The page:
One Last Dance for Rushing Fall and Her e5 Family

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Rushing Fall claims her sixth Grade I win in this year’s Diana S. Sarah Andrew

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One year after their very first Breeders’ Cup win with New Money Honey (Medaglia d’Oro) in 2016, Bob and Kristine Edwards of e5 Racing Thoroughbreds found themselves in the winner’s circle once again for the same race, with the same trainer-jockey duo, when Rushing Fall claimed the GI Breeders’ Cup Juvenile Fillies Turf.

As it turned out it was hardly beginner’s luck, as Rushing Fall’s victory was a good omen for the family’s second Breeders’ Cup contender that year, and it proved to be just the start of an unforgettable four-year campaign for the daughter of More Than Ready.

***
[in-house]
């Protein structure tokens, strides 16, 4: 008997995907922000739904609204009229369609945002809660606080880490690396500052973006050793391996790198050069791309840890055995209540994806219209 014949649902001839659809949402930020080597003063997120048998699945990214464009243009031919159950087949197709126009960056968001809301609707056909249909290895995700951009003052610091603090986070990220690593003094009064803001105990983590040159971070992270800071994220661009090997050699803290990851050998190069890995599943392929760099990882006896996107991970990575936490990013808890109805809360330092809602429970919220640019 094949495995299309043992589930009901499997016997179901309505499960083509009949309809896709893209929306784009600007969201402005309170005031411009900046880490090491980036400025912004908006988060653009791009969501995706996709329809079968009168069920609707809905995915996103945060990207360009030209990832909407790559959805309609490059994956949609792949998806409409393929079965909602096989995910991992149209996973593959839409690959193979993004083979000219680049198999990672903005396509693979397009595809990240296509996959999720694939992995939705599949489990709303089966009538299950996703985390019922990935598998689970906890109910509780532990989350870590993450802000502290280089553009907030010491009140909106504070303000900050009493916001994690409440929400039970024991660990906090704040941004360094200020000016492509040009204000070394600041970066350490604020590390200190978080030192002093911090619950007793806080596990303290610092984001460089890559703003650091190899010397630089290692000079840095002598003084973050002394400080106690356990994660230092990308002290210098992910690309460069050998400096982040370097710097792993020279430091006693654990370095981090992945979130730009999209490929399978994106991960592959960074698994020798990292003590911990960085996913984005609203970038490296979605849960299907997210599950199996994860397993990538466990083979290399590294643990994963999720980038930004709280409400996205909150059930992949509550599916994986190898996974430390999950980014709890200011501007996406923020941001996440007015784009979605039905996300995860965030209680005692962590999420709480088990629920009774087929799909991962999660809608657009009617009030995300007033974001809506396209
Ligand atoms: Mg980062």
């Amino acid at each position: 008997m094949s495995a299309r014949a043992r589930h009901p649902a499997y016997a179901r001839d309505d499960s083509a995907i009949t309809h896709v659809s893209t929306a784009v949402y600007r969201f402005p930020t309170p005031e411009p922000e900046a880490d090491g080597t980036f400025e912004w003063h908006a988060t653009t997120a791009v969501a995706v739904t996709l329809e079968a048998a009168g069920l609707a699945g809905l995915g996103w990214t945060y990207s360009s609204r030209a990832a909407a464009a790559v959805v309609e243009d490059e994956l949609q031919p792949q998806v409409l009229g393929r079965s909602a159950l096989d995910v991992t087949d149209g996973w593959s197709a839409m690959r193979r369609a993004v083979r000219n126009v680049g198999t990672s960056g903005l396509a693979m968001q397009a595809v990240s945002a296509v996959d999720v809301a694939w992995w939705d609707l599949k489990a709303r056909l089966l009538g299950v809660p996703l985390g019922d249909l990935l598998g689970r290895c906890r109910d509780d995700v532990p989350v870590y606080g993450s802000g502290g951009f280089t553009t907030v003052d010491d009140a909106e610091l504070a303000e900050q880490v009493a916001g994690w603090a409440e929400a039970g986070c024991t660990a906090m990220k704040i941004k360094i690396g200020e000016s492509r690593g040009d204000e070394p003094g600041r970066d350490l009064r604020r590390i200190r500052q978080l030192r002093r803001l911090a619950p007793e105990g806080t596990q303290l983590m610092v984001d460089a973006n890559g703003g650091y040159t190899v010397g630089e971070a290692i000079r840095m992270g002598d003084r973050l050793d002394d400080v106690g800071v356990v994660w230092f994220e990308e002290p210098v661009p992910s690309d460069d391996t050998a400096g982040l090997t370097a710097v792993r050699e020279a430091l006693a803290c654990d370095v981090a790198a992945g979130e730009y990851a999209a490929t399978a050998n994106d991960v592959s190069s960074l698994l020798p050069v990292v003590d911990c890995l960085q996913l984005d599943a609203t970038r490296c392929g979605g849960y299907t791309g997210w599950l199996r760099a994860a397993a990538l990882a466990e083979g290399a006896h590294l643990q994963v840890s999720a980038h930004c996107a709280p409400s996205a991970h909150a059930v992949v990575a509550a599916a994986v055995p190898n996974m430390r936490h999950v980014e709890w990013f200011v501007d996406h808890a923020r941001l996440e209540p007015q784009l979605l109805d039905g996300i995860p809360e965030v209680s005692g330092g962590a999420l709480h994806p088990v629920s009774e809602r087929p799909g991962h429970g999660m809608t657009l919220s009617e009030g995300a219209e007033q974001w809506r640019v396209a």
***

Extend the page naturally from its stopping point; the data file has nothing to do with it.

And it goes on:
“It was an amazing feeling,” Bob Edwards said of watching the ‘TDN Rising Star‘ cross the wire at Del Mar. “The emotions, the goosebumps, everything is really exciting. It took us 25 minutes to get through the crowd and walk down to the winner’s circle since everybody was excited for us and congratulating us. Poor Javier [Castellano] was circling and circling.”

Edwards said that after posing for the photo, trainer Chad Brown had told the family to watch the Juvenile closer to the winner’s circle the next day. It proved to be sound advice when Good Magic (Curlin), a colt they campaigned in partnership with Stonestreet Stables, became their second Breeders’ Cup winner of the weekend.

Edwards’s daughter Casi, e5’s Equine Manager, was not able to attend their first Breeders’ Cup victory with New Money Honey in 2016, but she made sure to be present for their Breeders’ Cup double the next year.